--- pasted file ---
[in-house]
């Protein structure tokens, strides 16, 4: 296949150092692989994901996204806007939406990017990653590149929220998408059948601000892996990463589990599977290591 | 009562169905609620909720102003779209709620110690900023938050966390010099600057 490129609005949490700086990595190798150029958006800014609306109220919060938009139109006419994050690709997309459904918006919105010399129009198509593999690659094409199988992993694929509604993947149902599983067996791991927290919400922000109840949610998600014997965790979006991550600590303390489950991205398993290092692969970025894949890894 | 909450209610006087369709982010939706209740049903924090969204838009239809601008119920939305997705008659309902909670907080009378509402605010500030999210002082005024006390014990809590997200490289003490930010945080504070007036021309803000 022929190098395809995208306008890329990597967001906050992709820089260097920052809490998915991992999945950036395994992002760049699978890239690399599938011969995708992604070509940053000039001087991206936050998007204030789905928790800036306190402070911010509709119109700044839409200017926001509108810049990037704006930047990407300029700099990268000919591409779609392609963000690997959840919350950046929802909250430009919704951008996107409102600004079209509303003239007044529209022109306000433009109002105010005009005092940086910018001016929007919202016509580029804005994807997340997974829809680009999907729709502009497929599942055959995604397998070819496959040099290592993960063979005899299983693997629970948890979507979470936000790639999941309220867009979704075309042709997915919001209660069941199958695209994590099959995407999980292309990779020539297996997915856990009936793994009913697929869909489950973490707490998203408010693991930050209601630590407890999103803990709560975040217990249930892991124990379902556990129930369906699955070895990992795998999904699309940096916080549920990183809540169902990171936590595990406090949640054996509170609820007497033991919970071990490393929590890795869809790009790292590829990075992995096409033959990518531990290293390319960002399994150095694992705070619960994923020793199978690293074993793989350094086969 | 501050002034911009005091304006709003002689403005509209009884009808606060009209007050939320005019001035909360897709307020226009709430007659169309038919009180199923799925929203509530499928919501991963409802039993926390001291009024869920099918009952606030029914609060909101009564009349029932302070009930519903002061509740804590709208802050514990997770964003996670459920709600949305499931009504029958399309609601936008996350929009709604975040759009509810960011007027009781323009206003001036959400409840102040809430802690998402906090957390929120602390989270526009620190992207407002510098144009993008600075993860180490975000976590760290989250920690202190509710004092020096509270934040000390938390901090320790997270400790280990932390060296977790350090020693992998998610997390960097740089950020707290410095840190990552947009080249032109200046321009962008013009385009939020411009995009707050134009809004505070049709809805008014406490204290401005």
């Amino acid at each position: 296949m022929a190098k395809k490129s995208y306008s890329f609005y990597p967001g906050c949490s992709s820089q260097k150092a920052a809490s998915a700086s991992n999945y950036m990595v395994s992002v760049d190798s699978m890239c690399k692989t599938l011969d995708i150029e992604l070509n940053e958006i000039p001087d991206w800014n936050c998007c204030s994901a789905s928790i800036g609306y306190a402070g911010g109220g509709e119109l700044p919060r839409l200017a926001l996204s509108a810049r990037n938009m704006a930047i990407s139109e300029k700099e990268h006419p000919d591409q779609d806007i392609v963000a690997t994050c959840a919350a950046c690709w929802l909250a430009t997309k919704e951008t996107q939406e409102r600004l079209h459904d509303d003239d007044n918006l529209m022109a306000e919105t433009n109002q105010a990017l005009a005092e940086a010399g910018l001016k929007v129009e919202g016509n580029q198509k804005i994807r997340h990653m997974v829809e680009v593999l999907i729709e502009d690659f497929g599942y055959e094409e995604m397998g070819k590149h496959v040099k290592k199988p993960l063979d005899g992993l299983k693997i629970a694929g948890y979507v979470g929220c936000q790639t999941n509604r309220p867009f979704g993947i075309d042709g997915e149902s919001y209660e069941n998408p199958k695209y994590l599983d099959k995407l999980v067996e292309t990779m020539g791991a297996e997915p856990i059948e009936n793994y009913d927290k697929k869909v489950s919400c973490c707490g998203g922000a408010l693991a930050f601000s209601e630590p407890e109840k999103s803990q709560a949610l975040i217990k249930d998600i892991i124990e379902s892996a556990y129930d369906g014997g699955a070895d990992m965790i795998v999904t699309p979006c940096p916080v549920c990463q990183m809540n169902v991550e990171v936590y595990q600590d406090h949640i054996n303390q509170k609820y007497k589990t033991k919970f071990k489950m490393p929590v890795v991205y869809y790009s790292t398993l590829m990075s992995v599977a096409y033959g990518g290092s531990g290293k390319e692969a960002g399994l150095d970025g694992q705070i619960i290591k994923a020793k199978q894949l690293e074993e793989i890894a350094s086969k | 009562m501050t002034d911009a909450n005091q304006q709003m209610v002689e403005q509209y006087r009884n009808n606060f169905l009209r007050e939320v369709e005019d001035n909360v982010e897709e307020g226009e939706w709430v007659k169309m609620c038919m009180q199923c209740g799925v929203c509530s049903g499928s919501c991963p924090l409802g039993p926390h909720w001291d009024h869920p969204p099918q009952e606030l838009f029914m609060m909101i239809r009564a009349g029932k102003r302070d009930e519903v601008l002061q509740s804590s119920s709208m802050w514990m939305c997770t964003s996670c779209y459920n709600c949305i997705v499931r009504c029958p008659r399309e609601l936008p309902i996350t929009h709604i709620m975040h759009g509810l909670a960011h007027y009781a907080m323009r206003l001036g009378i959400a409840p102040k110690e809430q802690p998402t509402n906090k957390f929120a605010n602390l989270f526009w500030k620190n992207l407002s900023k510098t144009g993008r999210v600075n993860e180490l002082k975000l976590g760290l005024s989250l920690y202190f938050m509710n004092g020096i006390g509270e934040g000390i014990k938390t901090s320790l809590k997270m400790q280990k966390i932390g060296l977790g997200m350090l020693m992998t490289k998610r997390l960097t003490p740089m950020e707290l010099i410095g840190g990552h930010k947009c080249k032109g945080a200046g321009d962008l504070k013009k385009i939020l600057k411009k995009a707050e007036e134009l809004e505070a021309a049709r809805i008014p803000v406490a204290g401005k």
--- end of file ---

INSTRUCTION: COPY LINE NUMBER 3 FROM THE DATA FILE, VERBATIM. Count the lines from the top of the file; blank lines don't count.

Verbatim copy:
């Amino acid at each position: 296949m022929a190098k395809k490129s995208y306008s890329f609005y990597p967001g906050c949490s992709s820089q260097k150092a920052a809490s998915a700086s991992n999945y950036m990595v395994s992002v760049d190798s699978m890239c690399k692989t599938l011969d995708i150029e992604l070509n940053e958006i000039p001087d991206w800014n936050c998007c204030s994901a789905s928790i800036g609306y306190a402070g911010g109220g509709e119109l700044p919060r839409l200017a926001l996204s509108a810049r990037n938009m704006a930047i990407s139109e300029k700099e990268h006419p000919d591409q779609d806007i392609v963000a690997t994050c959840a919350a950046c690709w929802l909250a430009t997309k919704e951008t996107q939406e409102r600004l079209h459904d509303d003239d007044n918006l529209m022109a306000e919105t433009n109002q105010a990017l005009a005092e940086a010399g910018l001016k929007v129009e919202g016509n580029q198509k804005i994807r997340h990653m997974v829809e680009v593999l999907i729709e502009d690659f497929g599942y055959e094409e995604m397998g070819k590149h496959v040099k290592k199988p993960l063979d005899g992993l299983k693997i629970a694929g948890y979507v979470g929220c936000q790639t999941n509604r309220p867009f979704g993947i075309d042709g997915e149902s919001y209660e069941n998408p199958k695209y994590l599983d099959k995407l999980v067996e292309t990779m020539g791991a297996e997915p856990i059948e009936n793994y009913d927290k697929k869909v489950s919400c973490c707490g998203g922000a408010l693991a930050f601000s209601e630590p407890e109840k999103s803990q709560a949610l975040i217990k249930d998600i892991i124990e379902s892996a556990y129930d369906g014997g699955a070895d990992m965790i795998v999904t699309p979006c940096p916080v549920c990463q990183m809540n169902v991550e990171v936590y595990q600590d406090h949640i054996n303390q509170k609820y007497k589990t033991k919970f071990k489950m490393p929590v890795v991205y869809y790009s790292t398993l590829m990075s992995v599977a096409y033959g990518g290092s531990g290293k390319e692969a960002g399994l150095d970025g694992q705070i619960i290591k994923a020793k199978q894949l690293e074993e793989i890894a350094s086969k | 009562m501050t002034d911009a909450n005091q304006q709003m209610v002689e403005q509209y006087r009884n009808n606060f169905l009209r007050e939320v369709e005019d001035n909360v982010e897709e307020g226009e939706w709430v007659k169309m609620c038919m009180q199923c209740g799925v929203c509530s049903g499928s919501c991963p924090l409802g039993p926390h909720w001291d009024h869920p969204p099918q009952e606030l838009f029914m609060m909101i239809r009564a009349g029932k102003r302070d009930e519903v601008l002061q509740s804590s119920s709208m802050w514990m939305c997770t964003s996670c779209y459920n709600c949305i997705v499931r009504c029958p008659r399309e609601l936008p309902i996350t929009h709604i709620m975040h759009g509810l909670a960011h007027y009781a907080m323009r206003l001036g009378i959400a409840p102040k110690e809430q802690p998402t509402n906090k957390f929120a605010n602390l989270f526009w500030k620190n992207l407002s900023k510098t144009g993008r999210v600075n993860e180490l002082k975000l976590g760290l005024s989250l920690y202190f938050m509710n004092g020096i006390g509270e934040g000390i014990k938390t901090s320790l809590k997270m400790q280990k966390i932390g060296l977790g997200m350090l020693m992998t490289k998610r997390l960097t003490p740089m950020e707290l010099i410095g840190g990552h930010k947009c080249k032109g945080a200046g321009d962008l504070k013009k385009i939020l600057k411009k995009a707050e007036e134009l809004e505070a021309a049709r809805i008014p803000v406490a204290g401005k």